But obviously me being me and knowing how all these English fluency issues manifest themselves and how to keep my fluency in check, I just dismissed it immediately. I just told myself “Robby, your English is perfect! It’s good enough for you. You don’t need to know those words.”

And that’s the truth guys. You don’t need to know hundreds upon hundreds of synonyms for various English words, right?

Thing is – You Don’t Need to Learn Hundreds of Synonyms!

All that you need is to know how to use this number of words comfortably in your speech, in your writing and then you build upon it overtime.

You don’t necessarily have to make it your goal to learn like 5 synonyms for each and every single English word you know. It serves no purpose, okay? If you have this idea that you have to enrich your vocabulary and that that’s going to make you into a real intellectual – well, here’s what I’m going to answer to that.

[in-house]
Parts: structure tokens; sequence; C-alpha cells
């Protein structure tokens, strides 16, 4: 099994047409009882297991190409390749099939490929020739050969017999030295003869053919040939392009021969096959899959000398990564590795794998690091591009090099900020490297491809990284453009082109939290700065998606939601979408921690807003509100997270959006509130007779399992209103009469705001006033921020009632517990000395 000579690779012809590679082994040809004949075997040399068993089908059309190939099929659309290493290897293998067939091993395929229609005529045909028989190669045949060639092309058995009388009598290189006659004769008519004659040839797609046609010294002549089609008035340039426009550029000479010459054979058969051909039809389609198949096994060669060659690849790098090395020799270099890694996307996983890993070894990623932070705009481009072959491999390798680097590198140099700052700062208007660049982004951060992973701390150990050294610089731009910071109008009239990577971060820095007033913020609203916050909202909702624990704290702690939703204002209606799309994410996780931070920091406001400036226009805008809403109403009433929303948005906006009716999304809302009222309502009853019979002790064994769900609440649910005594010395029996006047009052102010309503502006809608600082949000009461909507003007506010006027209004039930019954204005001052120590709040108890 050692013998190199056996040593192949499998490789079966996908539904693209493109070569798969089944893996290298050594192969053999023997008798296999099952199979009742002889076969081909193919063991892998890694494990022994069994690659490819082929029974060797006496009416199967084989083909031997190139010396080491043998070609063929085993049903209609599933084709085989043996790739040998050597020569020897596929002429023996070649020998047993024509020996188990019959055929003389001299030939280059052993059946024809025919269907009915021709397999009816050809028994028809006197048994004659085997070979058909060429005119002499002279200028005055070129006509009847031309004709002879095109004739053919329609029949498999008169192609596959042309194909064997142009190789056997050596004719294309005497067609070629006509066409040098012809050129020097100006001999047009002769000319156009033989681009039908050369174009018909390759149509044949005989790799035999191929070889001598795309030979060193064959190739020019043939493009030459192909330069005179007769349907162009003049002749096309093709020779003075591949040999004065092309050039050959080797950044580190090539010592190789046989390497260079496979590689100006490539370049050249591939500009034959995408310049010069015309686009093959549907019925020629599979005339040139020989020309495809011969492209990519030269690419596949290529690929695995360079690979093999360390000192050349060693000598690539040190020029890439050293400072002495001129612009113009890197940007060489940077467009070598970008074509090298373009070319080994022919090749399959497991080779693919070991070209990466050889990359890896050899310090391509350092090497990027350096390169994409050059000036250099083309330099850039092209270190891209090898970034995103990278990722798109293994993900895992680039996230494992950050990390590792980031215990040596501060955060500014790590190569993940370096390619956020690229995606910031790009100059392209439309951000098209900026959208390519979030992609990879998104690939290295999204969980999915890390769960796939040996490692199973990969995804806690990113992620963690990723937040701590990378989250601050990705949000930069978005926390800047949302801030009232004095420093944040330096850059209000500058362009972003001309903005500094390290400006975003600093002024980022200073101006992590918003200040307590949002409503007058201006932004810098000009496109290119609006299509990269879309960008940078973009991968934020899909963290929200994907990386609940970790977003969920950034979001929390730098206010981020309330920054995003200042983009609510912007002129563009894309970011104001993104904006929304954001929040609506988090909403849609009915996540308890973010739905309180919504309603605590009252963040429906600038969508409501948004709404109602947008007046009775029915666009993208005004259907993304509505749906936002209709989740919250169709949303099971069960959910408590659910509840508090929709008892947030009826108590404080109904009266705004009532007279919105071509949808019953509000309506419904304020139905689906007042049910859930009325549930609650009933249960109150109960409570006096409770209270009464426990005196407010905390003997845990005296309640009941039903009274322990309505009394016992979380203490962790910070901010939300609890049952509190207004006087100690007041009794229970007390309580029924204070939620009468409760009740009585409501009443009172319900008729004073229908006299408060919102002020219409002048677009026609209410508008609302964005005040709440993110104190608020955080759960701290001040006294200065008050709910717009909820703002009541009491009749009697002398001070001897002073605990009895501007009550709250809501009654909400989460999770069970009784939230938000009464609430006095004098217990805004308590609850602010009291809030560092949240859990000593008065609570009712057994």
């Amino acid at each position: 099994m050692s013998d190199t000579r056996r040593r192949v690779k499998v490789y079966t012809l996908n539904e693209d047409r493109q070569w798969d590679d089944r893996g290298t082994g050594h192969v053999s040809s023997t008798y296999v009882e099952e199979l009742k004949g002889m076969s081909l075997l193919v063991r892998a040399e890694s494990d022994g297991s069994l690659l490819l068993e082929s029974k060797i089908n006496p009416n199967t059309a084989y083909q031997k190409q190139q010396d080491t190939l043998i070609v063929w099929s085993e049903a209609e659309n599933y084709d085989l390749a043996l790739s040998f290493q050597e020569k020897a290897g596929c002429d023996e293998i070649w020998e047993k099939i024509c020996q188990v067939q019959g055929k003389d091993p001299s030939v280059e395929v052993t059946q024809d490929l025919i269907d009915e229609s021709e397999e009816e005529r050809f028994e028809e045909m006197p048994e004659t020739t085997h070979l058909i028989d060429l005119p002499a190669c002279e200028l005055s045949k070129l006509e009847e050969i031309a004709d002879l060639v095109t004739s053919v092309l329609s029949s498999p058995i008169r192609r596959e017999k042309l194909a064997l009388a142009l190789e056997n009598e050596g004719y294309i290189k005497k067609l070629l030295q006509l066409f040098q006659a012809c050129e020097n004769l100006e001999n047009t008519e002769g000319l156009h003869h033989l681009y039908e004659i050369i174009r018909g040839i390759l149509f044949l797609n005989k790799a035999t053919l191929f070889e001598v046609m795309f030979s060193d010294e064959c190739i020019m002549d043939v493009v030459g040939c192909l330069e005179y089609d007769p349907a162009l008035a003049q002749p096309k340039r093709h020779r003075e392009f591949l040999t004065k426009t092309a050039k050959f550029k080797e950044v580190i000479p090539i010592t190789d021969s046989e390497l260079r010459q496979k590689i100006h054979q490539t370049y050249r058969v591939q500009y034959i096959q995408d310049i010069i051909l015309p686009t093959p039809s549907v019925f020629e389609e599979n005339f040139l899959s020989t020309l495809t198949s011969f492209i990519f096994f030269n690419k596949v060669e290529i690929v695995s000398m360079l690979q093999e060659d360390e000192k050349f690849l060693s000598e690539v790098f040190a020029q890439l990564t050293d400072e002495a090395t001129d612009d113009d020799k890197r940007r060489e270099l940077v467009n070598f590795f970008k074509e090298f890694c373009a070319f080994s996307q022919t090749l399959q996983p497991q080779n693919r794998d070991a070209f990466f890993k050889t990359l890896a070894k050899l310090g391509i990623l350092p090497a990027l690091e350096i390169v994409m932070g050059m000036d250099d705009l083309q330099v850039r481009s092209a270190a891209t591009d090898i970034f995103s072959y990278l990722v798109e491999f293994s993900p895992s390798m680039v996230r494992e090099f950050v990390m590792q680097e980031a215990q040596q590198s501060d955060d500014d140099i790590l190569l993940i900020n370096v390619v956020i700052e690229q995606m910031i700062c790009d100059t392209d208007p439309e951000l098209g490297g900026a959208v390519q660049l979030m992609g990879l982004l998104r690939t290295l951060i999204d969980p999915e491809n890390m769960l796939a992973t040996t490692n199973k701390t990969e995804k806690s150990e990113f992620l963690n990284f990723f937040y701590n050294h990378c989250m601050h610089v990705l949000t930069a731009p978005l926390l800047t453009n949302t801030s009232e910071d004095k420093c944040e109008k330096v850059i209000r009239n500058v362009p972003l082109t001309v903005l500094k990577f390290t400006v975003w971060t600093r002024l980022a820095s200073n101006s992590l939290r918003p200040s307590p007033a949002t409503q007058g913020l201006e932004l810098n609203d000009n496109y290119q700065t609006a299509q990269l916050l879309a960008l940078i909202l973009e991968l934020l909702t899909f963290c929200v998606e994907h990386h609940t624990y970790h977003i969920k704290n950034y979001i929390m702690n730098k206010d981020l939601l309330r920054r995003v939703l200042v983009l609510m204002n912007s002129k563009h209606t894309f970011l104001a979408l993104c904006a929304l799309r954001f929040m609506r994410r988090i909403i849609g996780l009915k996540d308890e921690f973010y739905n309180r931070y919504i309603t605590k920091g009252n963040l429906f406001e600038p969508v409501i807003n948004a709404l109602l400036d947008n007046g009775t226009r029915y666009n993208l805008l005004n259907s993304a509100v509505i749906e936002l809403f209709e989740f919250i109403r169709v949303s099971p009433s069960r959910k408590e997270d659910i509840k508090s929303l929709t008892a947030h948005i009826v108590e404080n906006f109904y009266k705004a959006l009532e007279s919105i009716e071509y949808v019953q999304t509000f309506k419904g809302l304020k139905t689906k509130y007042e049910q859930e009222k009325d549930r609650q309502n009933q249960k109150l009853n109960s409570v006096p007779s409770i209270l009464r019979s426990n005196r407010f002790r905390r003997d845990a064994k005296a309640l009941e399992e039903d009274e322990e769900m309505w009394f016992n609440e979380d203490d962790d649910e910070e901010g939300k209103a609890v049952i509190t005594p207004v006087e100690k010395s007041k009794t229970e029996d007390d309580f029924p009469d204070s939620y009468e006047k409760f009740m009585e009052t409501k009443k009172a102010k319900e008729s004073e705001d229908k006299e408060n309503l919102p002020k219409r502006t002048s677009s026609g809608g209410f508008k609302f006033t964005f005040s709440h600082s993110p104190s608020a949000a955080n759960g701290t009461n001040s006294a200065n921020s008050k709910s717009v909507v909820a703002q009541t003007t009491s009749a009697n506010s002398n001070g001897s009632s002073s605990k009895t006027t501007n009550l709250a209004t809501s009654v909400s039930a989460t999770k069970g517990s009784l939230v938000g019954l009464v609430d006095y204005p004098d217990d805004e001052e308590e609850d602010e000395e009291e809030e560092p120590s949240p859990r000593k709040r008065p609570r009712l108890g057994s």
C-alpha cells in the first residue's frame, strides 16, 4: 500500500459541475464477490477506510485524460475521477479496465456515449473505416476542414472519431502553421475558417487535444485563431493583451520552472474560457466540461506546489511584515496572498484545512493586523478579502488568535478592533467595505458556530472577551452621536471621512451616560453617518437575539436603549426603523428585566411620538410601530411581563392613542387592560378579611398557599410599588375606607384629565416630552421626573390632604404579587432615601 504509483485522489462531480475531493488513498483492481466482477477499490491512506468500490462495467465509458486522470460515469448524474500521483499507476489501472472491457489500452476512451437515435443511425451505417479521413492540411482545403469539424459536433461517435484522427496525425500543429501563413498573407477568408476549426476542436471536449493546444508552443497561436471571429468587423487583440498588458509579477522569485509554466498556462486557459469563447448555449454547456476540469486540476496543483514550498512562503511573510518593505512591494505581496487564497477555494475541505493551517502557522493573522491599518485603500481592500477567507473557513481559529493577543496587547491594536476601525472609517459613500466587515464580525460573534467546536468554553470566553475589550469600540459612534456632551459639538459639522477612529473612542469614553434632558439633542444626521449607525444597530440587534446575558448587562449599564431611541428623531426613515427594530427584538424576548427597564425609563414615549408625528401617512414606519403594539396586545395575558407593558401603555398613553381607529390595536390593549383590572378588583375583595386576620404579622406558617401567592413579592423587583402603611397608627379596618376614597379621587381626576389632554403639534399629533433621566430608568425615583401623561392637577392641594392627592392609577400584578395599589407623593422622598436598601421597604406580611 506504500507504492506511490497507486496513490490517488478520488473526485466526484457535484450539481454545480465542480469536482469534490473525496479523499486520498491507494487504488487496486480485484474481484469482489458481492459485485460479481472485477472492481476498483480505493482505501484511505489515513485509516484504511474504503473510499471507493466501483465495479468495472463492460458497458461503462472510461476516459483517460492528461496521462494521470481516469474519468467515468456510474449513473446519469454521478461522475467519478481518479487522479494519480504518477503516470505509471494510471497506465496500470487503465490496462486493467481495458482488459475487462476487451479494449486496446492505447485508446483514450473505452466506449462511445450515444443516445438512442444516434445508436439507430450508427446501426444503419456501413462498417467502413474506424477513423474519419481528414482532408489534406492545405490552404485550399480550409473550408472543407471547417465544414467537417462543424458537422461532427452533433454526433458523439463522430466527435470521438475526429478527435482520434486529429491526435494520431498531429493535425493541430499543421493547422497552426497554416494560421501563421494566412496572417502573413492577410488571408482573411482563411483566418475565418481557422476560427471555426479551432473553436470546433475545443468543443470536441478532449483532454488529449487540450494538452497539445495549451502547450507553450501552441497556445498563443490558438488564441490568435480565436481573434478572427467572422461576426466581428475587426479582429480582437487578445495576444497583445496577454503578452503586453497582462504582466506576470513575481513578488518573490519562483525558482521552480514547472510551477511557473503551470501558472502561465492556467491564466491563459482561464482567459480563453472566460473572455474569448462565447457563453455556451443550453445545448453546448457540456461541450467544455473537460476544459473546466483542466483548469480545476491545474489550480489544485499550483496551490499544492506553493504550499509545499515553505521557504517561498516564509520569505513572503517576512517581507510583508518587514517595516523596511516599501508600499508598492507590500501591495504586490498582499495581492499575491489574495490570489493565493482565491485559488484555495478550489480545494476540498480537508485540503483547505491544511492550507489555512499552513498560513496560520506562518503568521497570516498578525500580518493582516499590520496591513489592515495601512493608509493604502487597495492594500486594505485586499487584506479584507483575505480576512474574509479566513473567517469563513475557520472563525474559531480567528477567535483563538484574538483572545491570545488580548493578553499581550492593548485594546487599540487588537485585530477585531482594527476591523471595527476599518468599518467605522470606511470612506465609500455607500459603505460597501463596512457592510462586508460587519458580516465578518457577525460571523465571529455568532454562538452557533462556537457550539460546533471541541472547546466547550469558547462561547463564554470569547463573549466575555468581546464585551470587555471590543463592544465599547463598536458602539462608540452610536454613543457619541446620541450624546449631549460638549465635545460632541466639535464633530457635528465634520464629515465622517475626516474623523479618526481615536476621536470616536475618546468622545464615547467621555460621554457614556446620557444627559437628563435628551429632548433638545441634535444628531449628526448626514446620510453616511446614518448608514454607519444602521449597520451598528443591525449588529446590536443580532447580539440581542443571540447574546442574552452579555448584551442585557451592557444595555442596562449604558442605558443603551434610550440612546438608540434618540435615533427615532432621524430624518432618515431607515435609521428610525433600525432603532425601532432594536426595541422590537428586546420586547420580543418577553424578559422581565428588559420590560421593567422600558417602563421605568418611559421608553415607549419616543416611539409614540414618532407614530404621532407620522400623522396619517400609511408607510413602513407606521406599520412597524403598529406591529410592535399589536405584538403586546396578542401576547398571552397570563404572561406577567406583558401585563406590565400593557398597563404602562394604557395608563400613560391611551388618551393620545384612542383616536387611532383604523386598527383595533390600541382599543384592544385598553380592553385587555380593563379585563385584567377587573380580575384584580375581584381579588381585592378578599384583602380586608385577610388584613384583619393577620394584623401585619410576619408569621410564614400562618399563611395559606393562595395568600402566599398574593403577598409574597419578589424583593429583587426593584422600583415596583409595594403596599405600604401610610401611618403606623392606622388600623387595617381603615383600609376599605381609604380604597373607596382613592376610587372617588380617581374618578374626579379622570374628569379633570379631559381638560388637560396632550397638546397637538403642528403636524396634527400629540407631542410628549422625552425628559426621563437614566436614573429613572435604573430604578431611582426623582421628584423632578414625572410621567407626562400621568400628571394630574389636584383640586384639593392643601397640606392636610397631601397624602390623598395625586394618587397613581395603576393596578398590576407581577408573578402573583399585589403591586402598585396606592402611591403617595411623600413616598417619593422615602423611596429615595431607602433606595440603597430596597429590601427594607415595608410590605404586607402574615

Over time, over the next like couple of decades, provided that you constantly deal with the English language, that you enjoy your life through English, that you get exposed to plenty of English content, films, music, whatnot, read in English, speak in English; your vocabulary will naturally grow. Okay? It’s not if you have to accomplish some life mission now. Right now, within the next couple of months you have to learn hundreds upon hundreds of synonyms. You don’t have to do that. Okay? So make it easier for yourself!

But when it comes to learning a few synonyms and now let’s forget about the whole massive task of building vocabulary consisting of thousands of synonyms, let’s talk about something manageable, learning a couple of words here and there. How to manage it?

Never Learn Many Synonyms at the Same Time!

Bear this in mind my friends – each synonym normally goes in a different context. So never ever – this is rule number 2 – never ever learn a number of synonyms at the same time. Never write them down just like in this case – don’t write controversial, contentious, dubious or argumentative. Don’t write them in a single line and then learn them all because it will serve no purpose. It will all get mixed up in your brain!

You have to compartmentalize that knowledge. You have to take each individual word and learn it as part of a different context. Because all English words normally go together with other words, forming phrases, word collocations, word groups; the so-called collocations.